Delaware • New Jersey • Pennsylvania
New York • United States of America
For Immediate Release
October 17, 2002
(TRENTON, N.J.) - A series of water monitoring demonstrations will be held on Friday, October 18, at the Delaware and Raritan Canal State Park in Ewing Township, N.J., to commemorate the 30th anniversary of the federal Clean Water Act and to celebrate National Water Monitoring Day.
The public is invited to attend.
11:45 a.m.: Opening remarks by invited guests, including Carol R. Collier, executive director of the Delaware River Basin Commission (DRBC); Gary Sondermeyer, chief of staff, New Jersey Department of Environmental Protection (NJDEP); and Richard H. Kropp, district chief of the U.S. Geological Survey's (USGS's) New Jersey office.
Noon to 2:30 p.m.: Water sampling will be conducted by representatives from the three agencies.Location: The monitoring will take place along both the Delaware and Raritan Canal and the Delaware River at the Scudders Falls area of the Delaware and Raritan Canal State Park. The site off Route 175 is accessible by a wooden plank bridge spanning the canal. It is located in Ewing Township, N.J., about 100 yards south of the spot where Route 175 veers off to the right from Route 29 South -- at the approach to the I-95 Trenton/Lambertville Interchange. A site location map can be accessed on the DRBC web site.
Students from Perth Amboy, N.J., who have been actively involved with environmental issues, are expected to be on hand to both observe and take part in measuring the quality of the water.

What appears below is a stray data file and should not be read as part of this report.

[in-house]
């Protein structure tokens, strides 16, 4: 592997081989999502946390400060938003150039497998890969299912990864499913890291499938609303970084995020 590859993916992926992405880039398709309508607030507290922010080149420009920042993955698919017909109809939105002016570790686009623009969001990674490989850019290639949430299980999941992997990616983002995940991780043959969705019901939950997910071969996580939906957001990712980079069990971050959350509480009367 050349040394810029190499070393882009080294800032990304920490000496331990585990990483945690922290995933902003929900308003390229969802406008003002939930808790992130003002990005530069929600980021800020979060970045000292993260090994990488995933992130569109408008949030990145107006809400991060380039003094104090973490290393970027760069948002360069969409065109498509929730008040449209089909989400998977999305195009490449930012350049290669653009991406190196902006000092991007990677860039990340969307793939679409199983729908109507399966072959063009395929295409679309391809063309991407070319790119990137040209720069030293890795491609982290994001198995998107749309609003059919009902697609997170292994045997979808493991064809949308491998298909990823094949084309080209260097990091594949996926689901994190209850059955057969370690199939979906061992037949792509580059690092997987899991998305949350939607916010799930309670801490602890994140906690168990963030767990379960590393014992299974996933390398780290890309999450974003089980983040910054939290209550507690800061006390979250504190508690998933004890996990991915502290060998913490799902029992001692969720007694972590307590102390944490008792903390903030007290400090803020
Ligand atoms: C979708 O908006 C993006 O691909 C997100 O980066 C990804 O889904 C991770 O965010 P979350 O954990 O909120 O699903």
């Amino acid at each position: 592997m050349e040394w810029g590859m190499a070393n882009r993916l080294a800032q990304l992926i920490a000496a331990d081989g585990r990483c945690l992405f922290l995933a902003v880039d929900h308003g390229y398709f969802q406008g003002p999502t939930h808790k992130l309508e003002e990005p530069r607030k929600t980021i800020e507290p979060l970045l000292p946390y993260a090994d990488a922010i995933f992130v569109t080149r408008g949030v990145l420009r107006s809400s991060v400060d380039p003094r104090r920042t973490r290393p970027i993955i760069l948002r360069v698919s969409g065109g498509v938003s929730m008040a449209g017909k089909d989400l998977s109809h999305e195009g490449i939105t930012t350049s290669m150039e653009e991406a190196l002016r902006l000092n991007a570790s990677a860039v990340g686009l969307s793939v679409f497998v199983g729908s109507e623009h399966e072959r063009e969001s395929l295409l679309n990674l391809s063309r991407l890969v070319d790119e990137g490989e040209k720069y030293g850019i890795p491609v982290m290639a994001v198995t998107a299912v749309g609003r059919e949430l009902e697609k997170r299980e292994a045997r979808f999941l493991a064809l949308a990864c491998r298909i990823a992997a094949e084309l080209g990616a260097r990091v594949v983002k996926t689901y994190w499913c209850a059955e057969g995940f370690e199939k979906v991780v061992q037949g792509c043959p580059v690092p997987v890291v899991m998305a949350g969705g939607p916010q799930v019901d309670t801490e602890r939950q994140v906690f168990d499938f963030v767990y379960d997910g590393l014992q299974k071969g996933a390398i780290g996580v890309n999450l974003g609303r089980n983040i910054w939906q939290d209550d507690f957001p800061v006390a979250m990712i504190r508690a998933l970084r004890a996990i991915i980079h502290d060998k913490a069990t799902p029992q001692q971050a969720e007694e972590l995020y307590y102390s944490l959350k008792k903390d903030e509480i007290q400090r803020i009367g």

Water monitoring equipment will be on display and the public and news media will have a chance to meet with the invited guests, the students, and the technical personnel who are conducting the monitoring activities.
The Clean Water Act, enacted on October 18, 1972, set the goal of restoring and maintaining the chemical, physical, and biological integrity of the nation's waters. In the three decades since its passage, pollution abatement programs have yielded measurable improvements in water quality.
Lakes and streams that once were devoid of fish and other aquatic life now support numerous and varied aquatic populations. Point source discharges from municipal and industrial waste water treatment plants are being monitored and controlled.
However, the act has not resolved all of the nation's water pollution problems. Non-point source pollutants contained in storm water runoff from urban and rural landscapes alike are imposing a significantly increasing threat to the nation's waters.
A lot has been accomplished; a lot more needs to be done.
National Water Monitoring Day, to be conducted annually, is being coordinated by America's Clean Water Foundation and its many partners to bring together citizens from around the country to sample their rivers and streams. A major goal of the program is to create an awareness of how important it is to protect our waterways, a resource on which our lives depend.